Drink the vermouth neat to try it. If you don't like it, it's not going to make a nice Martini – remember there’s nowhere to hide in this drink! There are thousands of vermouths on the market and more are being brought out or ‘rediscovered’ all the time.
To give some examples of what top bars use, The Connaught Hotel make their own mix of vermouths. Ian Hart from Sacred specially formulated Sacred Dry to Alessandro Palazzi’s specification, which he uses at Duke’s and has no sugar. Sacred Amber is also an interpretation of the legendary Kina Lillet.
We understand that vermouth is such a large and bewildering category that we would recommend starting off with Dolin Dry as your Dry vermouth and Cocchi Storico di Torino for your Sweet vermouth. These are really solid vermouths that don’t attempt to break the mould and widely available. We think it’s best to find the gins you like to make Martinis with first, then experiment with different vermouths later on in your Martini journey.
There is also the concept of the 'perfect' Martini, which is to mix both a dry and sweet vermouth together in 50% parts, and then use that within your Martini. Mixing vermouths is something that a lot of bars do to differentiate and also cater for more palates.
Finally, some people have the 'Desert', ‘Naked’ or 'Churchill’ Martini, which don't use any vermouth whatsoever and just the dilution from ice. This stretches the definition of a Martini, as at the very least it should have a spirit and aromatised or fortified wine of some sort if not gin or vermouth specifically.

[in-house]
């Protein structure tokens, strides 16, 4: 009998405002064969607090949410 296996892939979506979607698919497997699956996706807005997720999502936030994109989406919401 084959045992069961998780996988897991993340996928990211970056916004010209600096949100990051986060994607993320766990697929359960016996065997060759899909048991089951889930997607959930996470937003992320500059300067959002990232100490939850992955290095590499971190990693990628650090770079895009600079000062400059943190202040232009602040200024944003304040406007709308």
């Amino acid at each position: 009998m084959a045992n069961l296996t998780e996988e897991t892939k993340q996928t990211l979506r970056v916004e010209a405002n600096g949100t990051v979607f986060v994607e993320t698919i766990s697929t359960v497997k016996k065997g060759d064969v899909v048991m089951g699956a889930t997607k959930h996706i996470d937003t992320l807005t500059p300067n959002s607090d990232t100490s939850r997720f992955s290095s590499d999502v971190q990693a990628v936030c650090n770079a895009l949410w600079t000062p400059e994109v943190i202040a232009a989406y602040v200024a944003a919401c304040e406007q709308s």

Advanced Martini drinkers often use other aromatised or fortified wines other than vermouth. For example, a Martini made with Fino Sherry or White Port and is absolutely divine. Even when using other aromatised wines, it’s often the case you will still need to use a bit of vermouth to keep the right mouthfeel in the Martini. Though we’d expect if you’re at this stage of your Martini journey, you’ll know what you’re doing!
Vermouth: Technical Facts
As vermouth is still being discovered, here are a few important facts to know about it:
- Vermouths have to be 75% minimum wine, use one or more of 3 types of wormwood and be between 14.5 and 22% ABV.
- Vermouth di Torino (Turin) is an AOC, with more stringent requirements. Chambéry (i.e. Dolin) is the only other Vermouth AOC.
- Chinato (in Italy) or Quinquina wines (in France) use quinine from cinchona bark, not wormwood but are very similar to vermouth.
- Americano means the vermouth uses both wormwood and gentian.
- Colour does not matter (most vermouth is made from white wine, even ‘red’ vermouths), but sugar content (in grams sugar per litre) does matter in classifying:
- Extra Dry (Super Sec / Extra Secco): up to 30g
- Dry (Sec / Secco): 30-50g
- Semi-Dry (Demi-Sec / Semisecco): 50-90g
- Semi-Sweet (Demi-Doux / Semi-Dolce): 90-130g
- Sweet (Doux / Dolce): 130g+
- Sometimes you’ll see different terms relating to vermouth. Here are the most common terms and what they mean:
- "Italian" typically means Sweet vermouth.
- "French" typically means Dry vermouth.
- White (Bianco / Blanc): unspecified sugar, typically Sweet.
- Rosé (Rosato): unspecified sugar, typically Semi-Sweet to Sweet.
- Amber (Ambrato / Ambre): unspecified sugar, typically Semi-Sweet.